Researchers from the University of California San Diego have developed a neurodevelopmental model of a rare genetic disorder that could help shed light on the workings of the human social brain.

Williams syndrome (WS) is caused by the deletion of one copy of 25 genes located next to each other on chromosome 7 and affects 1 in 10,000 people worldwide. The disorder is associated with a range of medical problems such as cardiovascular disease, and individuals with WS typically have distinctive facial features consisting of a wide mouth, full lips and small chin.

WS is also linked to with neurological problems such as spatial deficits and developmental delays, but unlike autism, children with WS can have a highly social and trusting nature, as well as strong language and facial processing abilities and an affinity for music.

"I was fascinated on how a genetic defect, a tiny deletion in one of our chromosomes, could make us friendlier, more empathetic and more able to embrace our differences," says Alysson Muotri, an associate professor from UC San Diego and co-senior author of the study.

In previous research Muotri had used reprogrammed induced pluripotent stem cells (iPSCs) from teeth to create cellular models of autism, a method that was applied to WS for the current study.

Using dental pulp cells obtained from the teeth of children with WS, the research team reprogrammed the stem cells in order to create neural progenitor cells. These cell types possess the ability to create neural networks that mirror the cortex of the human brain as it develops, all inside of a laboratory dish.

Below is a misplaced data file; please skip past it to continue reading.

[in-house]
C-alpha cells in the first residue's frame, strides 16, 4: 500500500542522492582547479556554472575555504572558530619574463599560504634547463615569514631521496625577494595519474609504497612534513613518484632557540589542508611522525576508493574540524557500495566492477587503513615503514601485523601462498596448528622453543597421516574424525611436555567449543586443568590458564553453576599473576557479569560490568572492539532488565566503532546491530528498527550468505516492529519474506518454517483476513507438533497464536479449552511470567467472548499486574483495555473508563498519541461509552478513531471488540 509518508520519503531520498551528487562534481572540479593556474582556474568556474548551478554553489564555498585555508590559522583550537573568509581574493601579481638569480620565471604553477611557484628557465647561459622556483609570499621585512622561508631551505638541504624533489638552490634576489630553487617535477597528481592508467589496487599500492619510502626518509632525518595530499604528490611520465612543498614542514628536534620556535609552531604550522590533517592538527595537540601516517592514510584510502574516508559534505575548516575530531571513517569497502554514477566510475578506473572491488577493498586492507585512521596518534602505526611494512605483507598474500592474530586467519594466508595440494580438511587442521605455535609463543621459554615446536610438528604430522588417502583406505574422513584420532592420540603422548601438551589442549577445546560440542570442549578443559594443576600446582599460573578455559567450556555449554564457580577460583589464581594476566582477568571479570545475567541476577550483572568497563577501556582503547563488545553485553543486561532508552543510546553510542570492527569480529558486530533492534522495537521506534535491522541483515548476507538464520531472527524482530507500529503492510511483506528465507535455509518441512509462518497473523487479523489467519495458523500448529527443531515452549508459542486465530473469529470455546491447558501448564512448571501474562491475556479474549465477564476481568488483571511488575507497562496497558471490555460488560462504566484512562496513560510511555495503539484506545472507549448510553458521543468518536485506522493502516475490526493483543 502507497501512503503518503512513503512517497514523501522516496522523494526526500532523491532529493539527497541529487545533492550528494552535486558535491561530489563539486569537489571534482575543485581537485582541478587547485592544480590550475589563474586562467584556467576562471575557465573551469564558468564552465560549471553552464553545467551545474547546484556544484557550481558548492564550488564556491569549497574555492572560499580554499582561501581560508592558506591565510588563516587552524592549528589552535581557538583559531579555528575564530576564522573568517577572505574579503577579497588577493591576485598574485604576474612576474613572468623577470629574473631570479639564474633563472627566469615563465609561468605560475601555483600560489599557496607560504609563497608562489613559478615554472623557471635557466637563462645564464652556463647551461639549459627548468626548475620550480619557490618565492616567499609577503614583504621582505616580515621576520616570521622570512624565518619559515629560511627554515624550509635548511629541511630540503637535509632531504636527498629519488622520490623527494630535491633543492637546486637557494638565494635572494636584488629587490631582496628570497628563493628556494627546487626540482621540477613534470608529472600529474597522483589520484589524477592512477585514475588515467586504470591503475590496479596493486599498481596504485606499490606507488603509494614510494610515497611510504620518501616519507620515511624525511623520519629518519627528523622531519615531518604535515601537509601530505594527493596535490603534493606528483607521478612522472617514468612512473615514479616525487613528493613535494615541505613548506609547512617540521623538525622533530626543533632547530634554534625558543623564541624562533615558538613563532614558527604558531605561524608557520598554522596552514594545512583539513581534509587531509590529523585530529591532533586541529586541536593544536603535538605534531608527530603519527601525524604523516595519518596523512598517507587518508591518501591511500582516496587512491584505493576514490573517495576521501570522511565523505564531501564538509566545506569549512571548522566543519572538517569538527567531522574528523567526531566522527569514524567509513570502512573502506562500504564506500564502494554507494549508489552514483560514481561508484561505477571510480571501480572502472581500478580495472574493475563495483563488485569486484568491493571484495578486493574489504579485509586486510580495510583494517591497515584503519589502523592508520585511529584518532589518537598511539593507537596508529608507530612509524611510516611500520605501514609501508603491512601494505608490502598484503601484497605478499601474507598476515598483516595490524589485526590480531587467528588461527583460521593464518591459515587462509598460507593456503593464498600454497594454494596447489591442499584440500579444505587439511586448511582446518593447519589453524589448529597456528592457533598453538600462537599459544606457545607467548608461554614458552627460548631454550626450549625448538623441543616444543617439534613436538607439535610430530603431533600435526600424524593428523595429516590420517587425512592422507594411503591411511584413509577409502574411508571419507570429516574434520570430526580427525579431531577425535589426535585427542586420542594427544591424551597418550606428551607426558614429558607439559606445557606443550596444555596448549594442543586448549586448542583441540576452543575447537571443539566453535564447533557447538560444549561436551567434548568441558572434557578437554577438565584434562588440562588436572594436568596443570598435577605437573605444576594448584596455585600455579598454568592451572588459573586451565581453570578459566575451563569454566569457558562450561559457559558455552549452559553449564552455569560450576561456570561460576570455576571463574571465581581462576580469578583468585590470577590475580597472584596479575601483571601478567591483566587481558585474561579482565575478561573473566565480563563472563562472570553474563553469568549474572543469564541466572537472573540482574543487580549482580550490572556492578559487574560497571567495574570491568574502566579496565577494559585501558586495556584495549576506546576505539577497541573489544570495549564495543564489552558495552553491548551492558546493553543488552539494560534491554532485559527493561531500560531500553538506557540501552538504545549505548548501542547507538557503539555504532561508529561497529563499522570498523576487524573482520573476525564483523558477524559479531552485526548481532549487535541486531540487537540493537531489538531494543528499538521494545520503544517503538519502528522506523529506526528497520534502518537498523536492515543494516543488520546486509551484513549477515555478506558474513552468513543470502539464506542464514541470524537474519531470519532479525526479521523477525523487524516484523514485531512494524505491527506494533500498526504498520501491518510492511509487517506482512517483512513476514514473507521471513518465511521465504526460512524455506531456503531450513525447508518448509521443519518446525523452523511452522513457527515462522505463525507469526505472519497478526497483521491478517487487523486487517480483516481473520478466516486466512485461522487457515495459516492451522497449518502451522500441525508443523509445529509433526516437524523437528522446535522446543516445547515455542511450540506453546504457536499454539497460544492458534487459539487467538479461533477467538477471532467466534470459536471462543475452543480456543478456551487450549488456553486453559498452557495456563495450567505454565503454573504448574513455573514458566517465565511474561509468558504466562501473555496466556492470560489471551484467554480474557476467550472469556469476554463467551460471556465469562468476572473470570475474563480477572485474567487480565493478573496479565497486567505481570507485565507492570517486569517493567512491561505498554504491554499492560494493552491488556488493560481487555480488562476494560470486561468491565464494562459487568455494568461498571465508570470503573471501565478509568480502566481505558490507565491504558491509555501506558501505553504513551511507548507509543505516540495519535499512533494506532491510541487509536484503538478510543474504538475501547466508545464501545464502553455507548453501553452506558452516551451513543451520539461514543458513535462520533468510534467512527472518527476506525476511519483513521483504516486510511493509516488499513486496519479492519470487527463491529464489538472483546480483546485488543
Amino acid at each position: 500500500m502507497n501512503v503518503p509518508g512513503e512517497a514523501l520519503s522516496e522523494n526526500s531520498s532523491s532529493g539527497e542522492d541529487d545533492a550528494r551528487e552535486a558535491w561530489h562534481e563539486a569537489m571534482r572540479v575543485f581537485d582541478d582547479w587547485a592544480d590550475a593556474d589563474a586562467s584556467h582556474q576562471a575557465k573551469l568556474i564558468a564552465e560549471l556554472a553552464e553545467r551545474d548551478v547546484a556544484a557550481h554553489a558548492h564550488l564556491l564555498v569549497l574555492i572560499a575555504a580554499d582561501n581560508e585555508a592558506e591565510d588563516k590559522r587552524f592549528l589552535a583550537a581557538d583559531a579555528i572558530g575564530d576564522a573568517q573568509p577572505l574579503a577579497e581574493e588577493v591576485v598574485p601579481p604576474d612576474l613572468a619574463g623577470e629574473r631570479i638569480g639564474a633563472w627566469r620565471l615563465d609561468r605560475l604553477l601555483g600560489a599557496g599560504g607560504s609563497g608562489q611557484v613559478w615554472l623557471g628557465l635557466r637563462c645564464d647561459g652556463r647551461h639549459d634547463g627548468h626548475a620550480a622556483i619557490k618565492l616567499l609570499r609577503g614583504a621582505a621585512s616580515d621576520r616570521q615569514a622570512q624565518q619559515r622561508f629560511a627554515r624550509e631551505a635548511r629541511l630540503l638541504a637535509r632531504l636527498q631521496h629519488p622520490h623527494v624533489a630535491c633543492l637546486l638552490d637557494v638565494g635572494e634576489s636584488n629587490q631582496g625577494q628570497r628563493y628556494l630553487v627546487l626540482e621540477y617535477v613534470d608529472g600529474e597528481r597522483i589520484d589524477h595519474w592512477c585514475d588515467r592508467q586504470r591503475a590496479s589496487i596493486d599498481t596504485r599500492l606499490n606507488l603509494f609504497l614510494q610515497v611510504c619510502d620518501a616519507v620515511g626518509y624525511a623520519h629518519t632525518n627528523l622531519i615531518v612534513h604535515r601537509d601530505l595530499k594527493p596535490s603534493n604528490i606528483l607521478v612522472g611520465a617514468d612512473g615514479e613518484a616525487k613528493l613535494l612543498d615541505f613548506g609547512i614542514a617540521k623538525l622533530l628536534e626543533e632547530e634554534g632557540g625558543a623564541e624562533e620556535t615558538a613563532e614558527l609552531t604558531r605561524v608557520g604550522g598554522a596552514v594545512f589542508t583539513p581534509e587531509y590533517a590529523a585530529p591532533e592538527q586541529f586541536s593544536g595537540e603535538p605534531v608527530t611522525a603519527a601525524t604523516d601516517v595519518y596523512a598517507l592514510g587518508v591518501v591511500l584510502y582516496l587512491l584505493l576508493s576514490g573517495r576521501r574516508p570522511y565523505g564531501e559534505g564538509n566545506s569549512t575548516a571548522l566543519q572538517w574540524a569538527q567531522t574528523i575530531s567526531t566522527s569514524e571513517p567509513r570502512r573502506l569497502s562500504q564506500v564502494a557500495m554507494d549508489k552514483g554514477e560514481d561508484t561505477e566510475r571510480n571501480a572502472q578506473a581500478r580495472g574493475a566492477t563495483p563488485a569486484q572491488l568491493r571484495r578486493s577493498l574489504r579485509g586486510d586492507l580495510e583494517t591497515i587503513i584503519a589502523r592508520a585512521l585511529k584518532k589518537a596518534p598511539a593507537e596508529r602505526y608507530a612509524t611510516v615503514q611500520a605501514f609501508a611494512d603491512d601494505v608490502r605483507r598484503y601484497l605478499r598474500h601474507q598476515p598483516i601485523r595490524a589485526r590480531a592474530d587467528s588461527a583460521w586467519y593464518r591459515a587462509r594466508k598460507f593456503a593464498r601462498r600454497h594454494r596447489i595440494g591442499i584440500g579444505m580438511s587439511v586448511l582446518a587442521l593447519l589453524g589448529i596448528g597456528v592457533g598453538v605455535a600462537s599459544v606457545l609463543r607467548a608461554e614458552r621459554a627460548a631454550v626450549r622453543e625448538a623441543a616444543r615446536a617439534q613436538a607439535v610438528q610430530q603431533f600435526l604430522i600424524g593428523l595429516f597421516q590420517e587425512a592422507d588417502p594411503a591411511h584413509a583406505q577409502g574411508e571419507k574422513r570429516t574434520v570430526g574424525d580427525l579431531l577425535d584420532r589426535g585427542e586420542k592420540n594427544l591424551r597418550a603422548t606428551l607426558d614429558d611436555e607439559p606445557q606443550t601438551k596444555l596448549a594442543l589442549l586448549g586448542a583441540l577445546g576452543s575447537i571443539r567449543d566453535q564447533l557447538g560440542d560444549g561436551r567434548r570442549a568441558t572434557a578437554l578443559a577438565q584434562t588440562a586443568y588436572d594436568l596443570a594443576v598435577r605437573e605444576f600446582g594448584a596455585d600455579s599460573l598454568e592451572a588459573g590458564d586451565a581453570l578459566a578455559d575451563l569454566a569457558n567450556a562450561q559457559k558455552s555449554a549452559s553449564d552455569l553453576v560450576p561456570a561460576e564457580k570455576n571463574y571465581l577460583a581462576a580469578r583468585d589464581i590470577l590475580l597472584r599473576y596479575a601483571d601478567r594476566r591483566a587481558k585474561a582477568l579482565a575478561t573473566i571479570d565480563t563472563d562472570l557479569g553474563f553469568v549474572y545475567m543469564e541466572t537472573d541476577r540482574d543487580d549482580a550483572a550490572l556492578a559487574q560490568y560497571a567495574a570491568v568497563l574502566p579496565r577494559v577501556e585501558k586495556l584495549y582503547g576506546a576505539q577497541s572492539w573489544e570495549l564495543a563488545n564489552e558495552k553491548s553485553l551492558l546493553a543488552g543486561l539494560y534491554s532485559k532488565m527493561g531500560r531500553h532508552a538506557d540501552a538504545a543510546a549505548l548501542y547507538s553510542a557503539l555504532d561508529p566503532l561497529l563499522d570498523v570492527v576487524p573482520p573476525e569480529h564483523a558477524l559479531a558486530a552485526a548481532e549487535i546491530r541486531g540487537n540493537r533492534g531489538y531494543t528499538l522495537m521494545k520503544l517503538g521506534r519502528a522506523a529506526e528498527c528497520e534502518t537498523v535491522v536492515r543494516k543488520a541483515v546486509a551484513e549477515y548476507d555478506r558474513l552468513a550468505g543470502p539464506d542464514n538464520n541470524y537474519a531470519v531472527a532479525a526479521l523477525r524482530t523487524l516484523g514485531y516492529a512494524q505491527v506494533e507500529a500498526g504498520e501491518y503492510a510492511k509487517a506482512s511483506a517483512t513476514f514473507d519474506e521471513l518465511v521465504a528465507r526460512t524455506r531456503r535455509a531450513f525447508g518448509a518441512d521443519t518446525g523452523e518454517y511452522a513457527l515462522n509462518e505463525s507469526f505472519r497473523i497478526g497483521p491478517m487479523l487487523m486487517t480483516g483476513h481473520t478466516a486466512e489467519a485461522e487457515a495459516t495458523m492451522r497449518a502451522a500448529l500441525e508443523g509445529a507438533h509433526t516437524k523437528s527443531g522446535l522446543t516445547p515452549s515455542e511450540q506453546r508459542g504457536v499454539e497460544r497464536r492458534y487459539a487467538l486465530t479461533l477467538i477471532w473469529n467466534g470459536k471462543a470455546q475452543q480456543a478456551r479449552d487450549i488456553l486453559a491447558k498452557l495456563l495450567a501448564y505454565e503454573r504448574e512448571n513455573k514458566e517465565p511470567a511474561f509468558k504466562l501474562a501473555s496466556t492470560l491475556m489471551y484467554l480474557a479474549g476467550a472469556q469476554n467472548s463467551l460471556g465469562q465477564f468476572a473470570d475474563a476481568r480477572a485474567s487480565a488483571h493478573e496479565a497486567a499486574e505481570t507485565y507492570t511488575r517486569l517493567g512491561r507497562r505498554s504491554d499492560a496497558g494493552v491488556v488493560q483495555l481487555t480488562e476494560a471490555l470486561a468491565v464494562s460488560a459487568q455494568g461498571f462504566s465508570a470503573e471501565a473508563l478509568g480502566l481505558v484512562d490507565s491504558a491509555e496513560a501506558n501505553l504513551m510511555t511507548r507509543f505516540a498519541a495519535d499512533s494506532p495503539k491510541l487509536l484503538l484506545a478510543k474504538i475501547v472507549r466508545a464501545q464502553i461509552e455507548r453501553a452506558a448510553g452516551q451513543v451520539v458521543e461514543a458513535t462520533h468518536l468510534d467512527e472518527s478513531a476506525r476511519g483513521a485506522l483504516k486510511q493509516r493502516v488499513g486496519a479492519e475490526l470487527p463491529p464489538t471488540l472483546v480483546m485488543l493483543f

The results revealed that the WS neural progenitor cells were unable to thrive due to unusually high levels of cell death, leading to lower replication rates and a reduced surface area of the cortex. The team confirmed the reduced cortex surface area in the brains of human subjects with WS using magnetic resonance imaging.

In addition, when compared to neurons from individuals without WS, the cultured WS neurons show a distinct morphology, with many dendritic branches that give them a treelike appearance, and in turn more synapses and interconnectivity with other neurons. These laboratory findings were confirmed in WS postmortem brain tissue.

"At the functional level, they make more synapses or connections to other neurons than what you would expect," says Muotri. "That might underlie the WS super-social aspect and their gregarious human brain, giving insights into autism and other disorders that affect the social brain."

The findings from this WS neurodevelopmental model could eventually help uncover the specific neurobiology of the human brain that leads to the disparate social abilities in those with autism and WS. Understanding these biomarkers and cortical differences is important for the development of new therapeutic treatments and could also lead to a better understanding of the human social brain in general.

The research was published in the journal Nature.